Another Blow For Colour Trade Marks? Red Bull Decision ‘Coloured' By The Perceived Need To Keep Trade Mark Colour Monopolies As Limited As Possible

Since as long ago as 2002 Red Bull have been attempting to obtain, but more importantly retain a registered EU trade mark ('EUTM') for a combination of blue and silver for its famous energy drink product.

The latest in a number of decisions by the relevant EU authorities, on this occasion the EU General Court, T-101/15 and T-102/15 Red Bull v EUIPO, maintained a previous decision of the EU Board of Appeal to the effect that two previously granted such trademarks should be cancelled as invalid. The basic reason given for this was that these marks were lacking in sufficient precision as to the scope of the monopoly covered.

Colour trade marks, like other non-traditional types of trade marks ( eg sounds, smells , shapes etc), can be registered as trade marks if they are: (1) a sign, (2) capable of being represented graphically and (3) capable of distinguishing the goods or services of one undertaking from those of others. Since 1 October 2017 graphical representation has no longer been a requirement due to the new EUTM Regulation (Regulation No 2017/1001) but that did not apply here.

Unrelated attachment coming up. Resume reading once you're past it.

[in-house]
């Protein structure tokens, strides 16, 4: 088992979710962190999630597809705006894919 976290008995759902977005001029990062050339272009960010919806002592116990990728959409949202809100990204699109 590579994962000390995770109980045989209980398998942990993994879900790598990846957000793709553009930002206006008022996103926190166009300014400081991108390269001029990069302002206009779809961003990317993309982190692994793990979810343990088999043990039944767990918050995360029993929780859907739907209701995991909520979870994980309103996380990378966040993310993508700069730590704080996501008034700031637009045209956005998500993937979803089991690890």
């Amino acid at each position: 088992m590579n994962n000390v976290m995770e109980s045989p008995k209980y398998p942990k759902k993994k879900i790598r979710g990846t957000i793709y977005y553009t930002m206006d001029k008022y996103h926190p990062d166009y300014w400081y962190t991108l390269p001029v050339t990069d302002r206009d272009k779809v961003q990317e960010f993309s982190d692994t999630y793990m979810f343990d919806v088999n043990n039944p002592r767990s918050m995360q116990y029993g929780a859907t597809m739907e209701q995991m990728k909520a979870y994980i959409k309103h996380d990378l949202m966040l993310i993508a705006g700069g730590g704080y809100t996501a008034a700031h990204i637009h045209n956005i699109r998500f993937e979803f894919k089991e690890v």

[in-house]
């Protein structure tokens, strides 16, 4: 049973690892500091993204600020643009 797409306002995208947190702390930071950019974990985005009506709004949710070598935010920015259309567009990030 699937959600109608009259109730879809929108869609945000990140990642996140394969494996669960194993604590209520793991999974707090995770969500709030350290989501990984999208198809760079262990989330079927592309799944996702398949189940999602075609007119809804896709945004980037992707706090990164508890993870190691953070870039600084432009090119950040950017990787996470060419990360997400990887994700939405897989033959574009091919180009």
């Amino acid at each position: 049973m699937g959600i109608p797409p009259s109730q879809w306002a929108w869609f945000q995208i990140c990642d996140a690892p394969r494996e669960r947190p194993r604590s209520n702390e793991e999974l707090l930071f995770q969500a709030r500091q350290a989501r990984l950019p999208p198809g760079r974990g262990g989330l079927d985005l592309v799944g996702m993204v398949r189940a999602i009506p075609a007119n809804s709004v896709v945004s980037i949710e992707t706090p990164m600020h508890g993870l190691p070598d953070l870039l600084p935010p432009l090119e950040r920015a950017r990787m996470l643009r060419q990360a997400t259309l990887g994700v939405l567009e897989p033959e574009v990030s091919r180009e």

Despite such non-traditional marks being capable of registration, these have proved notoriously difficult to register, since their inception some 25 years ago, due to the need for them to overcome various hurdles. Essentially they must be indicative of the source or origin of the goods or services concerned and be distinctive of them or at least be capable of being so. In the case of an EUTM this distinctiveness through use must be established EU wide. As above such marks also require to be sufficiently precise and uniform. The rationale for these rules is of course that trade marks give their owners monopolies over their use. Thus if it were possible to register one for say the colour yellow without any further specification this would potentially prevent 3rd parties from all use of that colour in the area of commerce concerned. Whilst therefore it makes considerable sense to be very careful about assessing the merits of such applications before granting them, does this latest Red Bull case perhaps suggest that the restrictions in play have gone too far and, even if not, that the nature of these is not at all clear?

In the case of Red Bull the court ruling of November 30 2017, dealt with two EUTM applications for "energy drinks" in class 32. The first, 2002 application, had a description stating that "the ratio of the colours is approximately 50%-50%". It was...

To continue reading

Request your trial

VLEX uses login cookies to provide you with a better browsing experience. If you click on 'Accept' or continue browsing this site we consider that you accept our cookie policy. ACCEPT